On an aesthetic level, "landscape" or "garden," or "lawn" edging (the terms are used more or less interchangeably) is a line of demarcation that creates visual interest in a landscape by separating one segment of your yard from another. But it may also be functional, as when you erect a barrier between a lawn and an adjacent flower bed to keep grass stolons from creeping into the latter. Read my tutorial (with pictures) to learn how to install such edging.
There are a number of different types of lawn edging. Maybe the most basic distinction we can make is that between lawn edging that consists of a trench versus the various types that form a barrier. That is, some landscapers create an edge simply by removing sod in a nice, even line to create the desired border, using a spade or a power edger. This might seem an easy way to install an edge, but the problem lies in maintaining it (you'll have to re-dig the trench).
That's one reason why most people prefer the barrier-style. But then the question becomes, What choices do you have for barrier-lawn edging materials and how do you decide between them?
Lawn Edging Materials
First of all, let's consider some natural materials. Natural stone is one of your possible choices. It's durable and looks great. But it can be expensive (unless you have some lying around in your landscape). It can also be relatively heavy -- a not unimportant factor for those whose health is not optimal.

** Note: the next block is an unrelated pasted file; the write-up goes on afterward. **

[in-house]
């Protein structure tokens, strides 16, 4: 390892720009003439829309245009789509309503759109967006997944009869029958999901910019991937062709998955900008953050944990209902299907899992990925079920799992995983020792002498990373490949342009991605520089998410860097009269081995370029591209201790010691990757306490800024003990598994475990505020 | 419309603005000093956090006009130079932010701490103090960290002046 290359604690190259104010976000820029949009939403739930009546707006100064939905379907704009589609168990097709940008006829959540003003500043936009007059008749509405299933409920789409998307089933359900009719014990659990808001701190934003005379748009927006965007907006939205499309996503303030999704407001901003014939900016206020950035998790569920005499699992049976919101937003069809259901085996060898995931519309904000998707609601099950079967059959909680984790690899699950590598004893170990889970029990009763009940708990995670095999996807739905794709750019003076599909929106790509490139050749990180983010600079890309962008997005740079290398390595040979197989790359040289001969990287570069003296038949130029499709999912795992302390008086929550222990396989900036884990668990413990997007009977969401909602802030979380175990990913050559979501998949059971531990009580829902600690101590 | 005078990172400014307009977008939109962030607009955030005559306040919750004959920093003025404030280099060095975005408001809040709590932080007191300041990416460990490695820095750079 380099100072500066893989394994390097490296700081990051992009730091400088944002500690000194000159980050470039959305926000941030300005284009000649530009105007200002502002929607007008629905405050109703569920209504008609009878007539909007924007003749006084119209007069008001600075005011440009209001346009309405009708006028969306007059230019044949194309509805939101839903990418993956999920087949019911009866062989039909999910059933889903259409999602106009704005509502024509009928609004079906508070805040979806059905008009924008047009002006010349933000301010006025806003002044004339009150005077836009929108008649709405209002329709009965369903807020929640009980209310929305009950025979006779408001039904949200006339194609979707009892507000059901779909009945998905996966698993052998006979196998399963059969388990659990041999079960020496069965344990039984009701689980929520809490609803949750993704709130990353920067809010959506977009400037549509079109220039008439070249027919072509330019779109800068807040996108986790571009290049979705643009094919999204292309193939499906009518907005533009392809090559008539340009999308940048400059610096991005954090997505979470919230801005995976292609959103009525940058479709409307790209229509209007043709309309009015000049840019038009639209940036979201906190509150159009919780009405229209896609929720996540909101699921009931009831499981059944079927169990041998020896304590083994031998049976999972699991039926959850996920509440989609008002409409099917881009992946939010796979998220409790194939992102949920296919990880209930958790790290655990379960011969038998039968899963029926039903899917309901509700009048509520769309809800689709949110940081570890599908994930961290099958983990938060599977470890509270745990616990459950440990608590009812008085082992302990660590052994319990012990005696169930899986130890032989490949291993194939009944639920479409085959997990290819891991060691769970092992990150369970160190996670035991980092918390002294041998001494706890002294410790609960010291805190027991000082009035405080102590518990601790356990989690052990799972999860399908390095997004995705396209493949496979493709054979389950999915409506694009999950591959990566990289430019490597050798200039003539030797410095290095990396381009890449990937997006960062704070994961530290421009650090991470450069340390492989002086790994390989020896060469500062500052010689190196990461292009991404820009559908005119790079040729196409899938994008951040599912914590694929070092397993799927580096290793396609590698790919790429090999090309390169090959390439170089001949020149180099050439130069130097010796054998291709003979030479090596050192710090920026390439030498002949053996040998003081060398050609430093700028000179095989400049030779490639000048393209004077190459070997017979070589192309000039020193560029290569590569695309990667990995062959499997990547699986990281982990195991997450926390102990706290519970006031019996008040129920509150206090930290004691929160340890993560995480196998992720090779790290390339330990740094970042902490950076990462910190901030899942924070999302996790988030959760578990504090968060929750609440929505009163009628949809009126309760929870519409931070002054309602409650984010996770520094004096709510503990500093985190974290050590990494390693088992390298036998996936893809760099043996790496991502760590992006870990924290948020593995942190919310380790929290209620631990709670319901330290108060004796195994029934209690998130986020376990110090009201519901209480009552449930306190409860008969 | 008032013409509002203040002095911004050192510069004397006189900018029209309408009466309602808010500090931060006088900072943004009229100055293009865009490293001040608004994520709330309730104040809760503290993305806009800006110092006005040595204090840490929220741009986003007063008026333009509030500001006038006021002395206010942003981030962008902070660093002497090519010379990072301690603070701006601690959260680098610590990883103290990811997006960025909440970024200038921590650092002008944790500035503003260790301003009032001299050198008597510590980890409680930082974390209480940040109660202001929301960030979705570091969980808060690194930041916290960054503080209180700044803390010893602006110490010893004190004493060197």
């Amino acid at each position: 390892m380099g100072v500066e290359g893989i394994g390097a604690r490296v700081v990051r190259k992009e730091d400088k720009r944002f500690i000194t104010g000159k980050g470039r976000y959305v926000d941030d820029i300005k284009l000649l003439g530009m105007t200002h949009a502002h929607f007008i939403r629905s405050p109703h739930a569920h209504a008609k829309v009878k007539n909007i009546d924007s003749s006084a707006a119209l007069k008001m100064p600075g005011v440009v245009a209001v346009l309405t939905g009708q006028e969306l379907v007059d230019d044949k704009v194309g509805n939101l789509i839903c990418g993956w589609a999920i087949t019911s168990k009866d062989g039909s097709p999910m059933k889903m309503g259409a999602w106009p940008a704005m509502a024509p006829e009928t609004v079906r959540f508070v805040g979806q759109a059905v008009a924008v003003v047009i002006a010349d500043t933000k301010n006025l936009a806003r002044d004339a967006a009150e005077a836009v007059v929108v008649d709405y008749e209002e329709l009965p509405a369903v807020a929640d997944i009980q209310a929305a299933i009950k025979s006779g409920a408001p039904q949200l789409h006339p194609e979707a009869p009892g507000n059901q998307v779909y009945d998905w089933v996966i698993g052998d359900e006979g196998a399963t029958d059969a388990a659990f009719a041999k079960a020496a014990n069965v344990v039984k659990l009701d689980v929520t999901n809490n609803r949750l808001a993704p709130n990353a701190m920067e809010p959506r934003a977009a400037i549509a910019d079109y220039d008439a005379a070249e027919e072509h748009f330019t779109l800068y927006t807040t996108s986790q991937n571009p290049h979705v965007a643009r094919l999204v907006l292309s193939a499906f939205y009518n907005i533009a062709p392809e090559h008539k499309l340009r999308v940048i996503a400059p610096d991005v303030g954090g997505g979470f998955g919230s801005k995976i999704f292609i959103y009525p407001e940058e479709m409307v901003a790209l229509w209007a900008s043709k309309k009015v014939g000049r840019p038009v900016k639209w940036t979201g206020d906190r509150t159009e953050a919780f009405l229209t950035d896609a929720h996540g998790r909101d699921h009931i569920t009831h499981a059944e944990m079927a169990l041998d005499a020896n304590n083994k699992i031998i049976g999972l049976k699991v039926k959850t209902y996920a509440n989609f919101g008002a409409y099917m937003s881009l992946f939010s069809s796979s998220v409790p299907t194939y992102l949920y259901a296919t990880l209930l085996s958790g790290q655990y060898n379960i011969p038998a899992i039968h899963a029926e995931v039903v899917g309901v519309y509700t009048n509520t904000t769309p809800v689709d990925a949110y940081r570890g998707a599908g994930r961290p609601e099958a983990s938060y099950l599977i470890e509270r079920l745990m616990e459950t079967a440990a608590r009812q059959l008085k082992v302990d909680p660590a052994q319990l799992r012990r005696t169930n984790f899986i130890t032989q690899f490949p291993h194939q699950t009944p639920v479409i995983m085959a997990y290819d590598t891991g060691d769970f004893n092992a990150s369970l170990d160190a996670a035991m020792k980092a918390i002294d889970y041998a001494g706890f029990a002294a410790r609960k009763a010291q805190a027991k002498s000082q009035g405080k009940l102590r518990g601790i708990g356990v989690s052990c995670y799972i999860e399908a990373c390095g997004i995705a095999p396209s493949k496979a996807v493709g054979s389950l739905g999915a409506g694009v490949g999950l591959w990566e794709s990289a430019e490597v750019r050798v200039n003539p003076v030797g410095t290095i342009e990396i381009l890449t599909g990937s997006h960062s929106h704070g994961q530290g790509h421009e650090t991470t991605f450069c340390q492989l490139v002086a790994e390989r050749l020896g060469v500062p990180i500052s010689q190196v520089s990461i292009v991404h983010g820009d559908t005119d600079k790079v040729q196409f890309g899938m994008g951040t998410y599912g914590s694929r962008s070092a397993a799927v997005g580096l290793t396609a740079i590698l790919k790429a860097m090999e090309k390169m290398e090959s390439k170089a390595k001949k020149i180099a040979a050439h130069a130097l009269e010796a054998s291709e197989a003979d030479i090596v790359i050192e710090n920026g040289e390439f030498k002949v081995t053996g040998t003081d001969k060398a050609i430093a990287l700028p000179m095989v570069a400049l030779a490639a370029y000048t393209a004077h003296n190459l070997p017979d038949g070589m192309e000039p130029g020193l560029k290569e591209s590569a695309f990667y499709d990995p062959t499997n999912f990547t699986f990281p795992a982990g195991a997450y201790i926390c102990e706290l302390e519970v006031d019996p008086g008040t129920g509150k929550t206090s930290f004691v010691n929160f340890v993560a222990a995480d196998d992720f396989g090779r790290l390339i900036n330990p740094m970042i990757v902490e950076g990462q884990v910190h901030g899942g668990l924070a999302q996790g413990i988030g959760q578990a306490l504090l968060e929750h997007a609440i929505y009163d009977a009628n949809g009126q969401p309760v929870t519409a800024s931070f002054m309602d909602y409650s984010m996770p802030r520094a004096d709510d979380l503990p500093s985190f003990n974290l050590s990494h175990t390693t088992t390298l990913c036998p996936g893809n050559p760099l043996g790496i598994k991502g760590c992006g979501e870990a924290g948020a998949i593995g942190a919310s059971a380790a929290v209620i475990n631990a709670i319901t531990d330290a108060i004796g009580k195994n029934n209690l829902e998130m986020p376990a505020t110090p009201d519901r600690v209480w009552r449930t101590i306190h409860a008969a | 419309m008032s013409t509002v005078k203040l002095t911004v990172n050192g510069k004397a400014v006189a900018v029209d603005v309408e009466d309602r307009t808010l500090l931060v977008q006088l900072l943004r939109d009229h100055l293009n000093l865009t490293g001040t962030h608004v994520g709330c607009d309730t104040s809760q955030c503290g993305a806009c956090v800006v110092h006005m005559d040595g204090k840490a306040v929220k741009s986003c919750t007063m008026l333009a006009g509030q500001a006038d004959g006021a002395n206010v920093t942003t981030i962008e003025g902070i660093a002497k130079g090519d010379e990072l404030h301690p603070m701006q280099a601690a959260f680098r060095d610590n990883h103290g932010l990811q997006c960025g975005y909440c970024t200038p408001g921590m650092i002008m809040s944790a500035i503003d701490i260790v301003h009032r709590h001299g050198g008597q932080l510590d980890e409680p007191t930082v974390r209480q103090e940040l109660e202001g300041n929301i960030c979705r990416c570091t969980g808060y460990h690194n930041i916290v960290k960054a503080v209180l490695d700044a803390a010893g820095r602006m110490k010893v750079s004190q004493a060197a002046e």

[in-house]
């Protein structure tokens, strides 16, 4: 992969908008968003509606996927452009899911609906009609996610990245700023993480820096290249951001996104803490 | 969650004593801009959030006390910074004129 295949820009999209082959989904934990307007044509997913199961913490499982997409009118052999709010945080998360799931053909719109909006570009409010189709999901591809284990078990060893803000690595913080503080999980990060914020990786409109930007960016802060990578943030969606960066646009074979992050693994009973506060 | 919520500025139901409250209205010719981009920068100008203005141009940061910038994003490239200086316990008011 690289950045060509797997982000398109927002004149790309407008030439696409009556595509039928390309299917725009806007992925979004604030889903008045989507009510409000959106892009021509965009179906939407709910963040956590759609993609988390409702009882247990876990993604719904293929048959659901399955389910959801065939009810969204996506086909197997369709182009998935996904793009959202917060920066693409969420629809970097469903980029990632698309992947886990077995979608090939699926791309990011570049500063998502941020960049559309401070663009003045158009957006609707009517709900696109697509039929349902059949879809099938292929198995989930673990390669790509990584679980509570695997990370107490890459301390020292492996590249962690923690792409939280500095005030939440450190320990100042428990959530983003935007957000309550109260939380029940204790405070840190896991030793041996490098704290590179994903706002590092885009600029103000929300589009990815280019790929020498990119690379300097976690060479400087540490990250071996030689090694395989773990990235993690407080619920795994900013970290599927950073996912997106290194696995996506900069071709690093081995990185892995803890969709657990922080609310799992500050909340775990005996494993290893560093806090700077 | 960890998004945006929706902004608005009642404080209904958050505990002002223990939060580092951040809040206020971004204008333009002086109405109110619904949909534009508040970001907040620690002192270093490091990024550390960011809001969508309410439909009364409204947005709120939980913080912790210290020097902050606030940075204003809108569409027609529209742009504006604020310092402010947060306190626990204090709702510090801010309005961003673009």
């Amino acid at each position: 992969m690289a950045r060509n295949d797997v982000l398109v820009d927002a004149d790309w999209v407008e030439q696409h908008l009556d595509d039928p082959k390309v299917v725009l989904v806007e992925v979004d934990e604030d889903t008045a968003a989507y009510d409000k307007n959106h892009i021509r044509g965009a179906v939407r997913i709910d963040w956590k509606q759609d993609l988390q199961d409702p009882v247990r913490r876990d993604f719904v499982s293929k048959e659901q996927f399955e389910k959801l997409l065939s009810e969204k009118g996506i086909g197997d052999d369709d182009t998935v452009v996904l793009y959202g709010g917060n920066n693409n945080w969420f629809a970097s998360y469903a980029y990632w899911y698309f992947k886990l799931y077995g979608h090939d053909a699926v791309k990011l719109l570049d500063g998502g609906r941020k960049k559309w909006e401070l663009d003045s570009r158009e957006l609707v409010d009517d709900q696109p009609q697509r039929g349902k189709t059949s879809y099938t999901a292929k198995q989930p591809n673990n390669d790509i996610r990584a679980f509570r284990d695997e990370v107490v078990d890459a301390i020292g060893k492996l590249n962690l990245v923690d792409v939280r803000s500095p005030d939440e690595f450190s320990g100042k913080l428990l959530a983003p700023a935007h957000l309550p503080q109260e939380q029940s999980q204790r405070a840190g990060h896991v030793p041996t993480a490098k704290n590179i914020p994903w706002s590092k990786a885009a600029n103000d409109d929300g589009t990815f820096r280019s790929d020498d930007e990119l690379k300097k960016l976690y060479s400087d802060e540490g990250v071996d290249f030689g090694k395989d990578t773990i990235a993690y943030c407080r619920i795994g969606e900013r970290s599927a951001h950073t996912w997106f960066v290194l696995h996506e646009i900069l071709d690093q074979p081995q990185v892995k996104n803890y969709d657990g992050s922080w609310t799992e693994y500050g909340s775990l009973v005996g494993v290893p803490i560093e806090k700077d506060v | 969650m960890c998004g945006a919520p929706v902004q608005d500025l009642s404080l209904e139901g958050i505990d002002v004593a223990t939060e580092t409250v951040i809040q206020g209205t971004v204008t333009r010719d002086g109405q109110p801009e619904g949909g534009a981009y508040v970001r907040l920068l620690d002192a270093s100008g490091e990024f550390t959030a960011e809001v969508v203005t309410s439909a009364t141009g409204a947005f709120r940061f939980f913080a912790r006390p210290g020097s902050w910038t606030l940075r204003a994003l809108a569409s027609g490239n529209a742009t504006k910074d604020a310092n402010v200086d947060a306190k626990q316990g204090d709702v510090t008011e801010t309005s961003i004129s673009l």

Cobblestone pavers (granite setts) may be too cookie-cutter for those who crave an ultra-rustic look, but the flip side is that their uniformity makes them easier to fit neatly together.
Wood is another natural material that many folks find attractive. But untreated wood will rot quickly; that's why landscape timbers are treated with wood preservatives (which does, however, diminish this product as a "natural" option).
You can install landscape timber edging around flower beds. But due to health concerns over pressure-treated lumber, I would not use it around a vegetable garden. If you're concerned about lifting heavy objects, get someone to help with the installation of landscape timbers.
Then there are manufactured materials from which to choose. The four most frequently encountered are:
While metal lawn edging doesn't have too bad a name in the gardening community, many people despise plastic edging as being too cheap-looking. But plastic is also cheap cost-wise, so it is quite popular. Concrete is also popular (you're probably familiar with the reddish concrete blocks that have a scalloped edge), but with concrete, you run into the same issue as with natural stone that I mentioned above: namely, it can be heavy. Brick tends to be lighter and -- as a bonus -- is better-suited to a landscape design striving for a traditional look.
Then there are the more fanciful materials for lawn edging suitable for those whose primary concern is not practical in nature but rather to create a feel of whimsy in the landscape. I've encountered many examples of such materials in my travels, ranging from roofing tiles to the dishes you see in my picture.
If we get beyond the jargon and think outside the box, we will also recognize that there's some overlap between the subjects of lawn edging and raised beds. The typical raised bed is a shallow frame made of wood (the "edging" component) that is later filled with soil; then plants are installed in the soil. Thus the order of the steps in the project is simply reversed, as compared to the steps in installing edging (where the soil, and often the plants as well, are in place first; then the wood or other material is installed).
I provide instructions for creating a couple of atypical raised beds in the following tutorials:
See also: What Are "Edging Plants"?